Bitter battle for $500k buried fortune comes to an end
A legal dispute over who should get more than $476,000 in cash found buried on a Gold Coast development site last year has been settled with a confidential agreement.
Lawyers for the land owner, two tradies who found the buried cash, and a son of a former owner of the land reached an agreement over a money split during mediation on Monday.
The tradies, who were working at the Runaway Bay site, dug up a plastic tub containing $388,850 in old paper notes on October 31, last year.
They took it straight to Runaway Bay police station, the Supreme Court heard.
The tradies, excavator operator Warren Bruggy and labourer Daniel Boyd, dug up a second tub containing many damaged bank notes the next day.
They claimed they were later sacked by their contractor employer because he was not first told of their discovery.
Mr Bruggy and Mr Boyd originally made a claim on the money on the basis of "finders keepers".
The Reserve Bank later confirmed that the total money found buried on the Lae Dr, Runaway Bay site, owned by Morrison Construction Services, was $476,600.
On Monday, lawyers for the land owner, Mr Bruggy and Mr Boyd and a former land owner's son, Raymond Ma, reached a confidential settlement agreement at mediation.
Justice David Boddice today made an order allowing the confidential agreement.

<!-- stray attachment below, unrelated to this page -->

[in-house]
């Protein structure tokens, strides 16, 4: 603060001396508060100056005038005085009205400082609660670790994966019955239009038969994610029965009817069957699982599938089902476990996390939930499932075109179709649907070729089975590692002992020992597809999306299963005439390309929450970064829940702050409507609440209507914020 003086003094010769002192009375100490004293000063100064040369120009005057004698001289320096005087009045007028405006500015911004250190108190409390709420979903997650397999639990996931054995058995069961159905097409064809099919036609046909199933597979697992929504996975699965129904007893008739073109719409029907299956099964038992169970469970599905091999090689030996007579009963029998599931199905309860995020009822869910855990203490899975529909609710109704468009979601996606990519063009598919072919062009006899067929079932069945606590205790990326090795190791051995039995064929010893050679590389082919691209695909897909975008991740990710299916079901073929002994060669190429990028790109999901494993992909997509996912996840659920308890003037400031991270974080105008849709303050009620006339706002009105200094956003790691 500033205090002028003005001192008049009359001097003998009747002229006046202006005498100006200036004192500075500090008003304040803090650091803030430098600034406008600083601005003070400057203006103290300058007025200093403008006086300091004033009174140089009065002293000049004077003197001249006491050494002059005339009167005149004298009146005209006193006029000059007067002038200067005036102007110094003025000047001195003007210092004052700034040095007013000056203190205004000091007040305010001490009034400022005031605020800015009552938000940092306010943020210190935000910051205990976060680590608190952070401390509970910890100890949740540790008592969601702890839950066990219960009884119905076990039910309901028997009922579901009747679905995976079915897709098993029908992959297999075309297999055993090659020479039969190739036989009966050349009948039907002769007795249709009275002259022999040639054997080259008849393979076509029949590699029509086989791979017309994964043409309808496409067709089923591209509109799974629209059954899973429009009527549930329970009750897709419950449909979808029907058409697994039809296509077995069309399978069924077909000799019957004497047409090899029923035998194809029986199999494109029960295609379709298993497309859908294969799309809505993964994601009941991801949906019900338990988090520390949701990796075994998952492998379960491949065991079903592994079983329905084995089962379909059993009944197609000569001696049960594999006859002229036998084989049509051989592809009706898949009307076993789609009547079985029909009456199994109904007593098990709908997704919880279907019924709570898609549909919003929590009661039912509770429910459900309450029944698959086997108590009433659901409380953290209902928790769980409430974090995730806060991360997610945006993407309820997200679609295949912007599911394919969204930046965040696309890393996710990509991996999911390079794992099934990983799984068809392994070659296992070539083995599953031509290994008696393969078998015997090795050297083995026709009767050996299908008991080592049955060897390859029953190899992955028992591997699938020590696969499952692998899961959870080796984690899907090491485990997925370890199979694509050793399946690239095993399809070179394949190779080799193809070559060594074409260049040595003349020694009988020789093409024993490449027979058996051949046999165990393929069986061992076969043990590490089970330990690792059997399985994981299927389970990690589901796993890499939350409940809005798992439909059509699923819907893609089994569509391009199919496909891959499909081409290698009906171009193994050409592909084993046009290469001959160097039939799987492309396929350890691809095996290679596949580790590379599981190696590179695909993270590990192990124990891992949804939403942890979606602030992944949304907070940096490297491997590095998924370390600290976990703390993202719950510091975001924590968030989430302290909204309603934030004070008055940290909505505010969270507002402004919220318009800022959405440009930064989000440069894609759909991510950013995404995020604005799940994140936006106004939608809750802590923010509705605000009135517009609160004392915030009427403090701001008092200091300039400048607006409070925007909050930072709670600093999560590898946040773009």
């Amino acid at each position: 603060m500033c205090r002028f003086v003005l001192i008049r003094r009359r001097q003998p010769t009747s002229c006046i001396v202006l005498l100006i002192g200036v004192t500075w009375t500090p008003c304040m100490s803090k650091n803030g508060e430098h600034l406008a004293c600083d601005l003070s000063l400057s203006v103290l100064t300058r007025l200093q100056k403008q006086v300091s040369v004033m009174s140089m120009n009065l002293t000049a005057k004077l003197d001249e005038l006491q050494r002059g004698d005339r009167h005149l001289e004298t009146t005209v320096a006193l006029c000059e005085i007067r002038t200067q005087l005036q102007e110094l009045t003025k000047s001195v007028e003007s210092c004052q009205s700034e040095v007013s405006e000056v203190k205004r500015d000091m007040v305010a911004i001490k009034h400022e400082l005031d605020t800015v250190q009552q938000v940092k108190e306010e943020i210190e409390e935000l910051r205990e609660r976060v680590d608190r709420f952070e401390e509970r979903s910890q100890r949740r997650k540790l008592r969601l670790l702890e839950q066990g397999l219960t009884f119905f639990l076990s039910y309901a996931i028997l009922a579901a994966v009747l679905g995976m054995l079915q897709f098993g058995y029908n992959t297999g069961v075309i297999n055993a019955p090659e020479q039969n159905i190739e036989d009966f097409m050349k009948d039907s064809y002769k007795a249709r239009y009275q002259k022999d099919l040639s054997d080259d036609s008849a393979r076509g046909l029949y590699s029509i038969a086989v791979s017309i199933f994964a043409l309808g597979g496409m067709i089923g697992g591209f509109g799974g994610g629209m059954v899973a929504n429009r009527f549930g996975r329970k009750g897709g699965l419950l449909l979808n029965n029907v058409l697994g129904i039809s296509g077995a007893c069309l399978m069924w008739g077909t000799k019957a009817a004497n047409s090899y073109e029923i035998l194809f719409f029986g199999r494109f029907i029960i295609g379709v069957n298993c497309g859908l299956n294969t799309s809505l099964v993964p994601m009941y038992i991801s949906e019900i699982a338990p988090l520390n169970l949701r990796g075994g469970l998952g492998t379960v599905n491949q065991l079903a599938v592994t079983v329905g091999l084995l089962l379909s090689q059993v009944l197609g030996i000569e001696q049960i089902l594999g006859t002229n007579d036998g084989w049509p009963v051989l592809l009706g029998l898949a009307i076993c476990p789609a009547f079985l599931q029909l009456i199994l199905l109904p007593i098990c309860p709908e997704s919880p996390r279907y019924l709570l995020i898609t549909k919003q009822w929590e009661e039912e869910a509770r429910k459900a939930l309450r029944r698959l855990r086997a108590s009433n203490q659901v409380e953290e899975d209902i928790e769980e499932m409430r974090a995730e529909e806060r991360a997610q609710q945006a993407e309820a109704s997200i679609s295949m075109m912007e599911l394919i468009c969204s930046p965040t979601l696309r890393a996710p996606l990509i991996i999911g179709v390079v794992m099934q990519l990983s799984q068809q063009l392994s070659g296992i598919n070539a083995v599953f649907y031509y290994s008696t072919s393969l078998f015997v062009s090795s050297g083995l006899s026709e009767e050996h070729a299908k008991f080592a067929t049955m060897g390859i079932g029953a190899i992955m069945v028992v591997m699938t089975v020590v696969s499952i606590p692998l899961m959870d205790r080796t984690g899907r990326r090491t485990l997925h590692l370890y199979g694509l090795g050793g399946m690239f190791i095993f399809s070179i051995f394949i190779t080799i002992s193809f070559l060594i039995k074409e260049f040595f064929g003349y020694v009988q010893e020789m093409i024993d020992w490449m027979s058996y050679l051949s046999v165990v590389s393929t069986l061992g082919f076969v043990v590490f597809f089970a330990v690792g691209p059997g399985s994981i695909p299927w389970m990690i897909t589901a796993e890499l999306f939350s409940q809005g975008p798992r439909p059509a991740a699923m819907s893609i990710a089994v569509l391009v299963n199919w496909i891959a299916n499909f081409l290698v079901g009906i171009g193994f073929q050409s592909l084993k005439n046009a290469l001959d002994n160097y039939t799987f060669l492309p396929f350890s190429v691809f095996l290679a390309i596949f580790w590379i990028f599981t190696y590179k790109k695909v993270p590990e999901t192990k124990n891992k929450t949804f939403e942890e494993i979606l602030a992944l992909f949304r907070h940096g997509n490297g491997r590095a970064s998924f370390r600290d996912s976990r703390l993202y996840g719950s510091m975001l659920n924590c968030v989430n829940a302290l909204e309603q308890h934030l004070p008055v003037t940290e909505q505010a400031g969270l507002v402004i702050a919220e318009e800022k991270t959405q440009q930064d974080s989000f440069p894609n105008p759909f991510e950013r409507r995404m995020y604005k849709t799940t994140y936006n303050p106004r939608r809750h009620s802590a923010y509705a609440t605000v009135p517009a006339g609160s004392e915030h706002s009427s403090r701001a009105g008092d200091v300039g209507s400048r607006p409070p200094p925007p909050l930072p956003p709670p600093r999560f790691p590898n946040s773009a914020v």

Justice Boddice said Mr Bruggy and Mr Boyd had "properly provided the funds to Queensland Police Service".
Barrister, David Topp, for the land owner, said everyone was happy that "after 10 long months" the matter had finally come to a resolution, with the four parties agreeing on it.
The tradies' lawyer, Dr Anthony Marinac, said outside the Supreme Court that the two men were happy with the agreement.
"The boys are very happy, as they have been, all the way along, that they did the right thing and took the money to police," Dr Marinac said.
"They are very happy with the outcome."
Dr Marinac said they also were happy with those on social media who had supported them and their claim.
"It's been a very interesting experience for them, no doubt," the lawyer said.
Dr Marinac said his message to anyone finding money in such circumstances was: "It's not finders keepers. Take it to police."
The Supreme Court previously heard that A previous owner of the land, Peter Chan, claimed his brother-in-law Stephen Ma, a travelling chef who died in 2015, must have buried the money there.
Mr Ma's son, Gold Coast restaurant owner Raymond Ma, is made a claim, as his late father's legal representative.
Originally there were six people who had expressed an interest in making a claim on the money, including the tradies' then employer, but some had dropped out.
A former labourer claimed he had previously worked on the site many years ago, and told the court he thought the money looked a bit familiar.